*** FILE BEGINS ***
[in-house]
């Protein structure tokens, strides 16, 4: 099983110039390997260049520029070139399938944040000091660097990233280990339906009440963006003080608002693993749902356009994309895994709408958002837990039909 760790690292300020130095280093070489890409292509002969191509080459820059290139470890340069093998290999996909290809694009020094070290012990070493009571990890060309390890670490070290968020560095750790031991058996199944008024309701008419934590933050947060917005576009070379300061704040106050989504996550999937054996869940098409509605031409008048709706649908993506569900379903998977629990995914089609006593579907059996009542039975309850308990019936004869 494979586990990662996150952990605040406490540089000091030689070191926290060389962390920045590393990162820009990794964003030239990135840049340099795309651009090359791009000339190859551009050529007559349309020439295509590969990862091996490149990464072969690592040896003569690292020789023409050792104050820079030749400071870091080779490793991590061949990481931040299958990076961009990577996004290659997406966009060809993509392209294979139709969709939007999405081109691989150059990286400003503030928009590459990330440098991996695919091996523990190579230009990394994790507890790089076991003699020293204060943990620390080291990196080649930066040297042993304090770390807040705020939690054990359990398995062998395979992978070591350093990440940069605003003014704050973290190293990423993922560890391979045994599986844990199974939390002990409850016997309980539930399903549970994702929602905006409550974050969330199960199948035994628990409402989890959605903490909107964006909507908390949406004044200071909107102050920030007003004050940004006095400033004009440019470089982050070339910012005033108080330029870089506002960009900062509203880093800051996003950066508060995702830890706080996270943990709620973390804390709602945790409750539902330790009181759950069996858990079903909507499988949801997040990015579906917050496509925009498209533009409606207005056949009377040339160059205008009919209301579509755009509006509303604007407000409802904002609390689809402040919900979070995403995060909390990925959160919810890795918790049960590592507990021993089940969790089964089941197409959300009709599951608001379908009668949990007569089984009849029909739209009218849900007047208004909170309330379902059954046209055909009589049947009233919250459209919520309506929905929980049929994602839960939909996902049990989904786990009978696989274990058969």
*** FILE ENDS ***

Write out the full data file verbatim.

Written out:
[in-house]
């Protein structure tokens, strides 16, 4: 099983110039390997260049520029070139399938944040000091660097990233280990339906009440963006003080608002693993749902356009994309895994709408958002837990039909 760790690292300020130095280093070489890409292509002969191509080459820059290139470890340069093998290999996909290809694009020094070290012990070493009571990890060309390890670490070290968020560095750790031991058996199944008024309701008419934590933050947060917005576009070379300061704040106050989504996550999937054996869940098409509605031409008048709706649908993506569900379903998977629990995914089609006593579907059996009542039975309850308990019936004869 494979586990990662996150952990605040406490540089000091030689070191926290060389962390920045590393990162820009990794964003030239990135840049340099795309651009090359791009000339190859551009050529007559349309020439295509590969990862091996490149990464072969690592040896003569690292020789023409050792104050820079030749400071870091080779490793991590061949990481931040299958990076961009990577996004290659997406966009060809993509392209294979139709969709939007999405081109691989150059990286400003503030928009590459990330440098991996695919091996523990190579230009990394994790507890790089076991003699020293204060943990620390080291990196080649930066040297042993304090770390807040705020939690054990359990398995062998395979992978070591350093990440940069605003003014704050973290190293990423993922560890391979045994599986844990199974939390002990409850016997309980539930399903549970994702929602905006409550974050969330199960199948035994628990409402989890959605903490909107964006909507908390949406004044200071909107102050920030007003004050940004006095400033004009440019470089982050070339910012005033108080330029870089506002960009900062509203880093800051996003950066508060995702830890706080996270943990709620973390804390709602945790409750539902330790009181759950069996858990079903909507499988949801997040990015579906917050496509925009498209533009409606207005056949009377040339160059205008009919209301579509755009509006509303604007407000409802904002609390689809402040919900979070995403995060909390990925959160919810890795918790049960590592507990021993089940969790089964089941197409959300009709599951608001379908009668949990007569089984009849029909739209009218849900007047208004909170309330379902059954046209055909009589049947009233919250459209919520309506929905929980049929994602839960939909996902049990989904786990009978696989274990058969």